Woodeshick's name kept popping up when I was looking at Astros fans listing their All Time teams, so I decided to check him out.

He was a starter on the original Colt .45 team in 1962. The next season shifted to the bullpen and a trip to the All Star Game. He won 11 games and saved 10 for a team that only won 66. He kept his ERA down to 1.97 that year and followed it up with a 23 save season the next year.

He finished his career with the 1967 World Champion Cardinals but clearly made an impression on Houston fans.
And it is only right we honor a few Colt .45s here!


Another tragic figure in Astros history, Umbricht was developing into a solid middle reliever with an ERA in the 2.00 range.
He was a member of the original Colt .45 team and along with Woodeshick was turning the pen into a strength for the young team.

However he had tumors in his leg and was found to be suffering from lymphoma.
He died just before the 1964 season and the Colt .45s honored him by retiring his number.

A lot more tragedy and retired numbers than I was expecting to write about.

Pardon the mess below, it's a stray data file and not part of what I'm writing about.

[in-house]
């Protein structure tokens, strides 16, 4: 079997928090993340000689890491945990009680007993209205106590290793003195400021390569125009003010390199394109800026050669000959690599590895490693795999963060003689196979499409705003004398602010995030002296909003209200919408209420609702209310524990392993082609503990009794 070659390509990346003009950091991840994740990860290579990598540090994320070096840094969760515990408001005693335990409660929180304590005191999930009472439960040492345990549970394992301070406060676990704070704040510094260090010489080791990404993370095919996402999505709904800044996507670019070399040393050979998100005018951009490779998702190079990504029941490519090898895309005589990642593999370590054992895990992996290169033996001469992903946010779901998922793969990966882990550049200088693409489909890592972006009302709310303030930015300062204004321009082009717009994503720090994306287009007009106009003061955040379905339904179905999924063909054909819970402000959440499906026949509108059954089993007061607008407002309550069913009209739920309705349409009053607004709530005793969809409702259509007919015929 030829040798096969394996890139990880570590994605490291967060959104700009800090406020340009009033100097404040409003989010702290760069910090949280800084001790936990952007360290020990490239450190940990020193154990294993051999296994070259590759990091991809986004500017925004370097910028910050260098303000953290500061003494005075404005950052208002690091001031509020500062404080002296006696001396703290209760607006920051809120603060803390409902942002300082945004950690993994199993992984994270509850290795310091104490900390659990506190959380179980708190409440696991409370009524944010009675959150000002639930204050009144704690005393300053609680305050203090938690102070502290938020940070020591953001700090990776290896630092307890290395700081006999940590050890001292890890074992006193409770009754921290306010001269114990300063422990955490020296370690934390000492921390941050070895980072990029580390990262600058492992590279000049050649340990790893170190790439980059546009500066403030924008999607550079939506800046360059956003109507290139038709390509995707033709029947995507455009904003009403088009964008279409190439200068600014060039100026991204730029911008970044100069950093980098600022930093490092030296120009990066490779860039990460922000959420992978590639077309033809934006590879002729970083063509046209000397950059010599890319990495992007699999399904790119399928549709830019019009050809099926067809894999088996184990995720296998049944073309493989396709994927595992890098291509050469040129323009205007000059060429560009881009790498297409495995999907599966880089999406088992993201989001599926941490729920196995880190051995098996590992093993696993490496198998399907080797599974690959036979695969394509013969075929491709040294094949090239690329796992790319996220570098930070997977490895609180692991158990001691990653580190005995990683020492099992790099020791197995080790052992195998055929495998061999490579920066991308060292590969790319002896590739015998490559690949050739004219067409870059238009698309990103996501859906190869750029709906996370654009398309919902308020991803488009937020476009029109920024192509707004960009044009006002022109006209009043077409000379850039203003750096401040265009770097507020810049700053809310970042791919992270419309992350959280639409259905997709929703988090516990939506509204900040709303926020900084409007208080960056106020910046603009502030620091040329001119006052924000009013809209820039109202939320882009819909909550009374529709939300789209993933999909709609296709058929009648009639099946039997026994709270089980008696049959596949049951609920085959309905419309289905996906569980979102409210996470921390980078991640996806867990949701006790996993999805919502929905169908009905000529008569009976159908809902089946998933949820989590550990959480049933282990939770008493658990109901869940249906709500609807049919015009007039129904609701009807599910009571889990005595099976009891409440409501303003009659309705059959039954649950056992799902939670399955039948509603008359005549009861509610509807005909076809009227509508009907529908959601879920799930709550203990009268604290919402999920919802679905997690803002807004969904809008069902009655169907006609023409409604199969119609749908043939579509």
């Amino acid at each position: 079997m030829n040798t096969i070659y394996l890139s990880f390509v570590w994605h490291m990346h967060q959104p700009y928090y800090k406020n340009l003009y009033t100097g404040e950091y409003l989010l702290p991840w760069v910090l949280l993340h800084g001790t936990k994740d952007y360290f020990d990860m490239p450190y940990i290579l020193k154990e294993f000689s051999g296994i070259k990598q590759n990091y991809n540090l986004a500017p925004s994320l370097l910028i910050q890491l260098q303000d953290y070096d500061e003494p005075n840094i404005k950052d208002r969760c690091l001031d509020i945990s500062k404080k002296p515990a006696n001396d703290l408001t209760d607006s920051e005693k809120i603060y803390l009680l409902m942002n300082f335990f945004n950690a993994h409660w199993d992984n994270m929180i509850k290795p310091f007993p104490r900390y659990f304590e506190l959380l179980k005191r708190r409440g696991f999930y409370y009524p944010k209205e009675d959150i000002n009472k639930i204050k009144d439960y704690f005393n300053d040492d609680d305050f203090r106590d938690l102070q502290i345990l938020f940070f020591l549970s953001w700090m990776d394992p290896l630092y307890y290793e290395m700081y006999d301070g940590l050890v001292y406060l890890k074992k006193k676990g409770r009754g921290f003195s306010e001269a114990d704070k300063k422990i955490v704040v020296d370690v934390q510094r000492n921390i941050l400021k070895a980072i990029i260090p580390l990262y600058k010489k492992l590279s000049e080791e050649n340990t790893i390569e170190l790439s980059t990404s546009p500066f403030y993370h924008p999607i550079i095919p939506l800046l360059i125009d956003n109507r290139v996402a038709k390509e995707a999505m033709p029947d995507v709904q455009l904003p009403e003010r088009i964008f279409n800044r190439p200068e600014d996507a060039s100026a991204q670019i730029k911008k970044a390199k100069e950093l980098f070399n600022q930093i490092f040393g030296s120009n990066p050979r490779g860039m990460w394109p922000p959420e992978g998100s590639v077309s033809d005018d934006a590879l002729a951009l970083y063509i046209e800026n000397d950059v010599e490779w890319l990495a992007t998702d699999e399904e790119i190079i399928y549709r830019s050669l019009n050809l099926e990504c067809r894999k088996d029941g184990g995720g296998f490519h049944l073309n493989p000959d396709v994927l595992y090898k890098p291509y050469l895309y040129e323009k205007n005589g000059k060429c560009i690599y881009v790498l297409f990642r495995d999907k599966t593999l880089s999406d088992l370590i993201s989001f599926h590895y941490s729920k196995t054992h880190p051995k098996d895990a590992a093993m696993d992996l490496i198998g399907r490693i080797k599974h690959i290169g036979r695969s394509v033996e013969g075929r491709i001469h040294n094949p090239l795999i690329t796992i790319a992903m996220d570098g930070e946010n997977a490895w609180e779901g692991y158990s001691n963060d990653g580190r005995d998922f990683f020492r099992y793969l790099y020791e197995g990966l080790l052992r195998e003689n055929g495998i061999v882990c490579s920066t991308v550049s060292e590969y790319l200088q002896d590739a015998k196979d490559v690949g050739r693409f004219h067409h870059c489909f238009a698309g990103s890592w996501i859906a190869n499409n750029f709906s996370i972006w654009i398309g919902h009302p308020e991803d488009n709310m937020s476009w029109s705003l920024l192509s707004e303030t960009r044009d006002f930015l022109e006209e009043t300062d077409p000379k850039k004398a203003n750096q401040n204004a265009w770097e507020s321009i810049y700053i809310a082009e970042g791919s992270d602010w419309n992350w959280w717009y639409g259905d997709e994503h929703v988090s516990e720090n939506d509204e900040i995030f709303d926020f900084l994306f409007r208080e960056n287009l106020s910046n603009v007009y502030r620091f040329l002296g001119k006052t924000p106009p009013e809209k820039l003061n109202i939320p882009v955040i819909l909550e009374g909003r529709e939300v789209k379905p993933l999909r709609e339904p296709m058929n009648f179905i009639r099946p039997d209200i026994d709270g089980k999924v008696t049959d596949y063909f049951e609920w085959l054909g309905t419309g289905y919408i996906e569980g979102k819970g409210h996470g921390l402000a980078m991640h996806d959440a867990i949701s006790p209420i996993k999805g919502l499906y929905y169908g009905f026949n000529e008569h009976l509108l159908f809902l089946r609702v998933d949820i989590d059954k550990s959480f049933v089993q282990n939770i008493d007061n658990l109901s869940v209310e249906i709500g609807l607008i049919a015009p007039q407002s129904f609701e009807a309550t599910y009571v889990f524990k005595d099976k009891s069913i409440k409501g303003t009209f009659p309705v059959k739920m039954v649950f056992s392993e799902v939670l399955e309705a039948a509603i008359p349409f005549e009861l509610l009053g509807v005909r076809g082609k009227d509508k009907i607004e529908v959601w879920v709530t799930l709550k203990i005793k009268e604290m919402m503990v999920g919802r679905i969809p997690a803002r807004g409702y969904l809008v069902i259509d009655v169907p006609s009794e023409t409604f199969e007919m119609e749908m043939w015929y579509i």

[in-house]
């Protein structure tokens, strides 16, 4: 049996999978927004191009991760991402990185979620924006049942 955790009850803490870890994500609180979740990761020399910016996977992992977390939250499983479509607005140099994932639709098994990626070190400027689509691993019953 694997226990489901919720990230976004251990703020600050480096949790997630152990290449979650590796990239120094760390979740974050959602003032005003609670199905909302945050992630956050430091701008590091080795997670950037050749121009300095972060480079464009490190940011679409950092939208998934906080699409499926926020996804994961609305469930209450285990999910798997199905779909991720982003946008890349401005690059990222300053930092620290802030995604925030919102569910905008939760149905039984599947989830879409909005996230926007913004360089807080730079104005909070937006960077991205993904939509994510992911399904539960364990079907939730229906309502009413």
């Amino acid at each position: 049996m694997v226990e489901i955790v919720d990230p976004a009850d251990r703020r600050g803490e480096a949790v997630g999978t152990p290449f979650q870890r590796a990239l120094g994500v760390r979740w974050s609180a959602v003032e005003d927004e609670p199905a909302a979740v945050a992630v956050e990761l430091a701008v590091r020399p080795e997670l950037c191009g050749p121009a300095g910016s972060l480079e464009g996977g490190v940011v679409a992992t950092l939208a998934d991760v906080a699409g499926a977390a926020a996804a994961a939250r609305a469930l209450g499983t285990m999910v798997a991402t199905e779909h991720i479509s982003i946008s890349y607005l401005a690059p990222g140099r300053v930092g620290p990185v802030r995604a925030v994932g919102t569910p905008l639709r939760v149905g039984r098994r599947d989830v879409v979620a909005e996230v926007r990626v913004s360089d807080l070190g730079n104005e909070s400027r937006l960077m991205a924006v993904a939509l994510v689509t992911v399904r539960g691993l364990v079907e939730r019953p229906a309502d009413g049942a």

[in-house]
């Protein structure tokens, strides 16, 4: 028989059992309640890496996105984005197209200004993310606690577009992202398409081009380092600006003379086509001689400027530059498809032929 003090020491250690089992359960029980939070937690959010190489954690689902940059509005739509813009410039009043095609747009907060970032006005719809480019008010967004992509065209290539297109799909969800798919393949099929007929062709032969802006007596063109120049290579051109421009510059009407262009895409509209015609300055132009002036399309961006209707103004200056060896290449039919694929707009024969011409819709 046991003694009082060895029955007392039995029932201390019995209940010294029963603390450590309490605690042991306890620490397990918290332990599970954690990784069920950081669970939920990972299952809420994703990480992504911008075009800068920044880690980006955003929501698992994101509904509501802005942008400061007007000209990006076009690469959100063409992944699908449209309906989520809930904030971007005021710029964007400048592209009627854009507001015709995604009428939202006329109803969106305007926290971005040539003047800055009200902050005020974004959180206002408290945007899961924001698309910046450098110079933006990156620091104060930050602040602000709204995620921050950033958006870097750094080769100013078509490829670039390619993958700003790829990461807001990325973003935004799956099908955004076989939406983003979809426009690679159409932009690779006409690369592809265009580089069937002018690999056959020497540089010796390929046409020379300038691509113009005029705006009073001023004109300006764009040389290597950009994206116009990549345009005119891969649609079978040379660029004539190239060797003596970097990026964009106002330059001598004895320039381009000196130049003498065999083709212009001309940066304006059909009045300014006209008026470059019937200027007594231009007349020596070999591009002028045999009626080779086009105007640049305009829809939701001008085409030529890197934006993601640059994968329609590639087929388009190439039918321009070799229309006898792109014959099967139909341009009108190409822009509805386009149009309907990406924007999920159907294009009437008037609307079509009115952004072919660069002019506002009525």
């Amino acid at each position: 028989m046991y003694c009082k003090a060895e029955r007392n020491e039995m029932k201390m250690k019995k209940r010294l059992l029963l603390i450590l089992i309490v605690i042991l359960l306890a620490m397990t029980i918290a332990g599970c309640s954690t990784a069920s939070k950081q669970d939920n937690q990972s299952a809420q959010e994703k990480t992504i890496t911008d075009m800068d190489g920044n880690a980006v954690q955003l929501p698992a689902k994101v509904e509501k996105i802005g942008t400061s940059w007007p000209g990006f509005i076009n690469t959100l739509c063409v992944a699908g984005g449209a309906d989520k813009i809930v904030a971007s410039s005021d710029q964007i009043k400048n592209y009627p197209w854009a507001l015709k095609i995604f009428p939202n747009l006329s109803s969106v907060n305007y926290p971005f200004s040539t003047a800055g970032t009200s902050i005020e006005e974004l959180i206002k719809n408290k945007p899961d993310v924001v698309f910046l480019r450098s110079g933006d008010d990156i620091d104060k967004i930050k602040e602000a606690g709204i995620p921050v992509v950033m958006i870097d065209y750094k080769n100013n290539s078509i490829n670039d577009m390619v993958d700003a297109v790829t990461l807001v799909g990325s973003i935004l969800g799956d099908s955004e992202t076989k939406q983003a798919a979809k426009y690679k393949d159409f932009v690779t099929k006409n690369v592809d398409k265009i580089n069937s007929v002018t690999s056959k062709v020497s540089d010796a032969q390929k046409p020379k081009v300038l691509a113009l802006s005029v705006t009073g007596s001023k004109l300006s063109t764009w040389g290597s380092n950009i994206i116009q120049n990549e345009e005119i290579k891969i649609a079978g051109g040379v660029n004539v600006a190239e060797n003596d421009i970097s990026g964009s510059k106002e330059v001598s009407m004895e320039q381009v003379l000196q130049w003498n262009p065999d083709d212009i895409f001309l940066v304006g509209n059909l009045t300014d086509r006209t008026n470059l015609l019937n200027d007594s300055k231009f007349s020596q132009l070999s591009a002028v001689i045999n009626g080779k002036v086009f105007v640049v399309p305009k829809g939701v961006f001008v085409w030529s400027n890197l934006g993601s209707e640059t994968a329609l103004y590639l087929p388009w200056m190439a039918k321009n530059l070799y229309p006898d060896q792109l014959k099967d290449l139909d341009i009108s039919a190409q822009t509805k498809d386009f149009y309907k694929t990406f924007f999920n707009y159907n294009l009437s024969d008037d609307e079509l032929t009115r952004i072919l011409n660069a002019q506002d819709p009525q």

I think the rest of this blog entry will be cheery.


Gladding came over from Detroit in a trade involving Hall of Famer Eddie Mathews.
No I didn't know Mathews played in Houston either.

The things you learn putting these crazy lists together.

Gladding led the National League with 29 saves in 1969.
That was the year that the Seattle Pilots sent Jim Bouton to Houston to finish the season.

If you don't know what I am talking about, please read Ball Four and thank me later.



A steady infielder during the 1970s, Art Howe seemed to have put it all together during the strike shortened 1981 season. He got a little bit of MVP consideration and kept his average around .300 all year.